from The Century Dictionary and Cyclopedia
- n. A structure consisting essentially of an upright and a crosspiece, anciently used as a gibbet in punishment by crucifixion, now, in various reduced or representative forms, as a symbol of the Christian faith.
- n. A structure or monument in the form of a cross, or with a cross upon it, set up by the wayside, in market-places, etc., in Greek and Roman Catholic countries, to excite devotion.
- n. A small cross with a human figure attached to it, as a representation of Christ crucified; a crucifix.
- n. Something resembling a cross, or some device in the form of a cross.
- n. In England, formerly, any coin bearing the representation of a cross. The common reverse type of English silver coins from William I. to James I. was a cross.
- n. The crucifixion of Christ; the sufferings and death of Christ as a necessary part of his mission; the atonement.
- n. The Christian religion, or those who accept it; Christianity; Christendom.
- n. Any suffering voluntarily borne in Christ's name and for Christ's sake.
- n. Anything that thwarts, obstructs, perplexes, or troubles; hindrance; vexation; misfortune; opposition; trial of patience.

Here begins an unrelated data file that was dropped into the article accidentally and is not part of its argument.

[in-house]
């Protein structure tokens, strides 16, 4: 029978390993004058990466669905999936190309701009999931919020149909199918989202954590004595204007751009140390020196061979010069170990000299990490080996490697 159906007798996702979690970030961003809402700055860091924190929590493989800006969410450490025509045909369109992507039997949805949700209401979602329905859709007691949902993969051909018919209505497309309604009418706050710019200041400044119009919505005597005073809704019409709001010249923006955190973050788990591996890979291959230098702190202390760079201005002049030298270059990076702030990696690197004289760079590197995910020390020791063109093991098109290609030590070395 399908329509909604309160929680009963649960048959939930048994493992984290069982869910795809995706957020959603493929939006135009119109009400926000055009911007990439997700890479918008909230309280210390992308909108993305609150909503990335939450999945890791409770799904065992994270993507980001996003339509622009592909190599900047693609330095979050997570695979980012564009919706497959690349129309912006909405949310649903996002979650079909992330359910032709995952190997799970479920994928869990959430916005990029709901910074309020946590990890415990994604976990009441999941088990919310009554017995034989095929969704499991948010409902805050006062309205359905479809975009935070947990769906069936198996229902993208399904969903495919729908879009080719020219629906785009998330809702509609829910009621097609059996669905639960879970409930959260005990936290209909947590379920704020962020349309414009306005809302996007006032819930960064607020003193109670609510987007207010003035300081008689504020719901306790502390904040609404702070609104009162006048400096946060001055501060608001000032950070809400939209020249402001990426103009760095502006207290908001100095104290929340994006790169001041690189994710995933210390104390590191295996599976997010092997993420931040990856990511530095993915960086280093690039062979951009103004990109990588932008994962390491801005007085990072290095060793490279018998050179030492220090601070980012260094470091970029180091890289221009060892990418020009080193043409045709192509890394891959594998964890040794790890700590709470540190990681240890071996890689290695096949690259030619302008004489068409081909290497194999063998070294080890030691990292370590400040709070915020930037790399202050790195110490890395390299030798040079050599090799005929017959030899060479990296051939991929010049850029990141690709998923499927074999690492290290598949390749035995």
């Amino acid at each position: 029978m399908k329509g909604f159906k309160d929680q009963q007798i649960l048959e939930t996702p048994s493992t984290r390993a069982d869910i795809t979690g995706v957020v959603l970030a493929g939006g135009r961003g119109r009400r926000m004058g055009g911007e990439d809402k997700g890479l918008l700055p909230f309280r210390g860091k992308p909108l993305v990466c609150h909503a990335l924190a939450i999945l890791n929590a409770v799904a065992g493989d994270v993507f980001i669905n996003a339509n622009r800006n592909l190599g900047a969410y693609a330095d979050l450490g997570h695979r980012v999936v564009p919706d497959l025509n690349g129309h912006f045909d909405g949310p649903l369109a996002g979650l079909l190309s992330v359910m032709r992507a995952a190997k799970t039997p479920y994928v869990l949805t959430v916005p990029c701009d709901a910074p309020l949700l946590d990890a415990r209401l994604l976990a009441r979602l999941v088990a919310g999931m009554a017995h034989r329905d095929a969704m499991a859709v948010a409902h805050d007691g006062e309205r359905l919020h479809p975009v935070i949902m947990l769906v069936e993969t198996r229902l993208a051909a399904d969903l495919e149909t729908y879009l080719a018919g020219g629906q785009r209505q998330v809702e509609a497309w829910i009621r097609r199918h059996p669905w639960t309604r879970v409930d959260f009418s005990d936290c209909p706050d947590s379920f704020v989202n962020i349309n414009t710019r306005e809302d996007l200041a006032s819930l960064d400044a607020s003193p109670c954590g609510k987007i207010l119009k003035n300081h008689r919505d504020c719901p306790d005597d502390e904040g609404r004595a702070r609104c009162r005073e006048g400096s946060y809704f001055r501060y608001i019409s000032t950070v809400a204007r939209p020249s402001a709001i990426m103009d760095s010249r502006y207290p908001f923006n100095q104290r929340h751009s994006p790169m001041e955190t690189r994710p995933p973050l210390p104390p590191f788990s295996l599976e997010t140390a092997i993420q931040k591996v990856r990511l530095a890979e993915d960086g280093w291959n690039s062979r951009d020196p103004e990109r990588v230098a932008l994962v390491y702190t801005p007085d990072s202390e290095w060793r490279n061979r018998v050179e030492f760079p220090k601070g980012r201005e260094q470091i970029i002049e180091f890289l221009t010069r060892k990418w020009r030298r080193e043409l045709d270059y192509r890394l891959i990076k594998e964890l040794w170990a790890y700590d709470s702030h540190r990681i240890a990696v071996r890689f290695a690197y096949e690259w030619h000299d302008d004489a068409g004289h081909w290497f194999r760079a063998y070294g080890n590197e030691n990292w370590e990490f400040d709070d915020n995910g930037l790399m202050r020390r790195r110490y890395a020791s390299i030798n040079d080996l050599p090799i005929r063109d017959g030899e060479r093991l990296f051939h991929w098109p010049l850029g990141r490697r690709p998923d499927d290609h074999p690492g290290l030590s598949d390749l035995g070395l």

- n. A mixing of breeds in the production of animals; an animal of a cross-breed.
- n. In botany, a cross-breed in plants, produced by cross-fertilizing individuals of different varieties of the same species.
- n. A four-way joint or connection in a wrought-or cast-iron pipe.
- n. In electricity, the accidental contact of two wires or conductors belonging to different circuits, or of two parts of the same circuit, in such a manner that a portion of the current flows from one to the other. When such a cross exists between two lines or circuits, they are said to be cross-circuited.
- n. In sporting, a contest decided dishonestly, through one of the parties allowing himself to be beaten, for the sake of gaining money by betting or bribery.
- n. The scarlet lychnis, Lychnis Chalcedonica, from the form and color of the flower.
- n. A society formed by clerical members of the extreme ritualistic section of the English Church.
Sorry, no etymologies found.